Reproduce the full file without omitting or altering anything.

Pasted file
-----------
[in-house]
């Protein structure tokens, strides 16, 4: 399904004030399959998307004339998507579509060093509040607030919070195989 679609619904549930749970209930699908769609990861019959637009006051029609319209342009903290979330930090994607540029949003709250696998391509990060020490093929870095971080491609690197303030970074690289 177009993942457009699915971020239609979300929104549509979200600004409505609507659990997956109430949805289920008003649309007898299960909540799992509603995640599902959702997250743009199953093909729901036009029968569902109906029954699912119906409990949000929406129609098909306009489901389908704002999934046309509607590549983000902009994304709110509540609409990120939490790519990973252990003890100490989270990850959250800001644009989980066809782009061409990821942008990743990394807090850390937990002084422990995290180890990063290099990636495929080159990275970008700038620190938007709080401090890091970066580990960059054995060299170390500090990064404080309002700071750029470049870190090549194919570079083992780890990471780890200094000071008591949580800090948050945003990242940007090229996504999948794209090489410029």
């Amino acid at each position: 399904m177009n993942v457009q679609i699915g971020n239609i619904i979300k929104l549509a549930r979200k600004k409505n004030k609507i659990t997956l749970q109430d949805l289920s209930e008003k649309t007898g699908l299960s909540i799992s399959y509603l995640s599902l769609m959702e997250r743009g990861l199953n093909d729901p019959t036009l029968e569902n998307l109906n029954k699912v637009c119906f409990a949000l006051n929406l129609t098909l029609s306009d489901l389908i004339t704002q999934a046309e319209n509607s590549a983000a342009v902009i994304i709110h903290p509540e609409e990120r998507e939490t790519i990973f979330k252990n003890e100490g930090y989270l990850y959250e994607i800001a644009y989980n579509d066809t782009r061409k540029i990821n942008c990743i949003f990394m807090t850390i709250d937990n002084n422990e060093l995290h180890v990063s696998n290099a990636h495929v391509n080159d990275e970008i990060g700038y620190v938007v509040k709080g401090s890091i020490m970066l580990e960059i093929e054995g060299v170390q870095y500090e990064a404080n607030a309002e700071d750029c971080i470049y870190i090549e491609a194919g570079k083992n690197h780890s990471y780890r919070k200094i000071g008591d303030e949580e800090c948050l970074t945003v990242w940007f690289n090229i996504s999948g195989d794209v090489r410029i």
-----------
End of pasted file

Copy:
[in-house]
């Protein structure tokens, strides 16, 4: 399904004030399959998307004339998507579509060093509040607030919070195989 679609619904549930749970209930699908769609990861019959637009006051029609319209342009903290979330930090994607540029949003709250696998391509990060020490093929870095971080491609690197303030970074690289 177009993942457009699915971020239609979300929104549509979200600004409505609507659990997956109430949805289920008003649309007898299960909540799992509603995640599902959702997250743009199953093909729901036009029968569902109906029954699912119906409990949000929406129609098909306009489901389908704002999934046309509607590549983000902009994304709110509540609409990120939490790519990973252990003890100490989270990850959250800001644009989980066809782009061409990821942008990743990394807090850390937990002084422990995290180890990063290099990636495929080159990275970008700038620190938007709080401090890091970066580990960059054995060299170390500090990064404080309002700071750029470049870190090549194919570079083992780890990471780890200094000071008591949580800090948050945003990242940007090229996504999948794209090489410029």
């Amino acid at each position: 399904m177009n993942v457009q679609i699915g971020n239609i619904i979300k929104l549509a549930r979200k600004k409505n004030k609507i659990t997956l749970q109430d949805l289920s209930e008003k649309t007898g699908l299960s909540i799992s399959y509603l995640s599902l769609m959702e997250r743009g990861l199953n093909d729901p019959t036009l029968e569902n998307l109906n029954k699912v637009c119906f409990a949000l006051n929406l129609t098909l029609s306009d489901l389908i004339t704002q999934a046309e319209n509607s590549a983000a342009v902009i994304i709110h903290p509540e609409e990120r998507e939490t790519i990973f979330k252990n003890e100490g930090y989270l990850y959250e994607i800001a644009y989980n579509d066809t782009r061409k540029i990821n942008c990743i949003f990394m807090t850390i709250d937990n002084n422990e060093l995290h180890v990063s696998n290099a990636h495929v391509n080159d990275e970008i990060g700038y620190v938007v509040k709080g401090s890091i020490m970066l580990e960059i093929e054995g060299v170390q870095y500090e990064a404080n607030a309002e700071d750029c971080i470049y870190i090549e491609a194919g570079k083992n690197h780890s990471y780890r919070k200094i000071g008591d303030e949580e800090c948050l970074t945003v990242w940007f690289n090229i996504s999948g195989d794209v090489r410029i």